Norwegian salmon and trout farming company Cermaq claims that it is building the world’s first smart factory for salmon in the Arctic Circle.
Following the closure of two processing sites in Norway, the company has tasked German food processing machinery manufacturer Baader and Norwegian automatic identification company CodeIT with building the new state of the art factory. Cermaq is hoping to tap into some of the benefits that have come with the advent of Industry 4.0.
Located in Storskjæret, a part of the Steigen municipality within Nordland county, northern Norway, the factory has been under construction since March 2017, with the first fish anticipated to enter the site by in the second half of 2018.
Visibility of supply chain is key
Atle Kvist is leading the project from Cermaq’s side. Commenting on the plans, Kvist said: “We as an industry are being more and more challenged on documentation and traceability, our green footprint is important to all our future planning and this is why we have chosen CodeIT AS to deliver a solution that fits our requirements very well. They specialize in intelligent and flexible software that gives us the control and visibility we need.”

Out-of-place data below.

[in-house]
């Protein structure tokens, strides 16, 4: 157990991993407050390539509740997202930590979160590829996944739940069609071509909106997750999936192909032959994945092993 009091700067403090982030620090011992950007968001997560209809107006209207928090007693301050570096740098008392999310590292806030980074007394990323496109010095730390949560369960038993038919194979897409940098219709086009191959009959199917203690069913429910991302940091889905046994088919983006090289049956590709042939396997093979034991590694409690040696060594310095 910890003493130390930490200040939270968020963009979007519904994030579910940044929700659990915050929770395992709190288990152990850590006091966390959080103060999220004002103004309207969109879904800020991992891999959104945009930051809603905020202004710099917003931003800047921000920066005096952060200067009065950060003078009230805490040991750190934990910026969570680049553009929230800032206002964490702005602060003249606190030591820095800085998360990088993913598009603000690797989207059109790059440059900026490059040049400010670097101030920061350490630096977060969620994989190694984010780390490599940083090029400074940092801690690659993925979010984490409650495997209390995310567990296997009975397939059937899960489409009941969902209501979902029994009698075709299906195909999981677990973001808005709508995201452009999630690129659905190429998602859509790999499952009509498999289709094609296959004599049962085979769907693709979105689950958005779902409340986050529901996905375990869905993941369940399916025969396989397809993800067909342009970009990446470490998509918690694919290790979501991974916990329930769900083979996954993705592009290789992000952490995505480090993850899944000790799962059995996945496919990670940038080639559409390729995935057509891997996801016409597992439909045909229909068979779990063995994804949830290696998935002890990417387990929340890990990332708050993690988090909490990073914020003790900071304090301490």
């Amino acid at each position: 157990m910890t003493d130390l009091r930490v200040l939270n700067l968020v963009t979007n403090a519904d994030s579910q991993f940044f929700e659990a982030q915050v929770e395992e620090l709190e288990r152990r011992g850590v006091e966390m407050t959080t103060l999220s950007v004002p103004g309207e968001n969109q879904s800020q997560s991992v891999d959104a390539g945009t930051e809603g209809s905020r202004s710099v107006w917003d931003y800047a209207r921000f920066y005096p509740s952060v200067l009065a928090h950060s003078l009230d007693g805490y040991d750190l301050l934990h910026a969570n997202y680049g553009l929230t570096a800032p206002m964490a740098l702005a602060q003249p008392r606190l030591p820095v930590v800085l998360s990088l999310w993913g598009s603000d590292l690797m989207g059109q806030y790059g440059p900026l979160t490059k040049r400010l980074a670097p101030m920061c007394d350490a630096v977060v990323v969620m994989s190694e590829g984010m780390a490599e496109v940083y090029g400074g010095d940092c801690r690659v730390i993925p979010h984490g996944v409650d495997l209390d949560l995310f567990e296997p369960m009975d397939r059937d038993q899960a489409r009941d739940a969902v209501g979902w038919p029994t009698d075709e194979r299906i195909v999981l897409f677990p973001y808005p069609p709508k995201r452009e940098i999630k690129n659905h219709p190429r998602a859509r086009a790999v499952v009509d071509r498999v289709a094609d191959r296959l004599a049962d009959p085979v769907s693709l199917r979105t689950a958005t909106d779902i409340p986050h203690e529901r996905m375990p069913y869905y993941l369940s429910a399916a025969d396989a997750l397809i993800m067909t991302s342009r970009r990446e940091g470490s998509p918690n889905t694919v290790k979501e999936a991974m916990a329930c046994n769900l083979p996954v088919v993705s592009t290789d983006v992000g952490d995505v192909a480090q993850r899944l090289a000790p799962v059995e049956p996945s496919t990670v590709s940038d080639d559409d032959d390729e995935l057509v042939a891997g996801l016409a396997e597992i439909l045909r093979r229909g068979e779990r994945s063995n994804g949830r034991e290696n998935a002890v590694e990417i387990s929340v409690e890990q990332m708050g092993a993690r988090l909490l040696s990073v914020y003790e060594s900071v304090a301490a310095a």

Cermaq says that while Baader is supplying the machinery, CodeIT is supplying the cross platform inter connectivity and digitization of the new Industry 4.0 facility, supposedly one of the first of its kind in seafood. Working behind the scenes for almost a year, CodeIT has designed a specific product that enables Cermaq to connect and integrate all of the surrounding machines in the production environment.
Cermaq chases a modern salmon facility
“A modern salmon facility takes in the fish, evaluates quality, weight, grading etc. and during all processes automatically determines which department the fish should go to,” said Bjørnar Torsnes, CEO, CodeIT.
“Once we introduce truly interconnected intelligence to these processes we can create efficiency at several orders of magnitude higher than was previously capable. For example, calculating the appropriate ice dosing for different geographical locations of shipments.”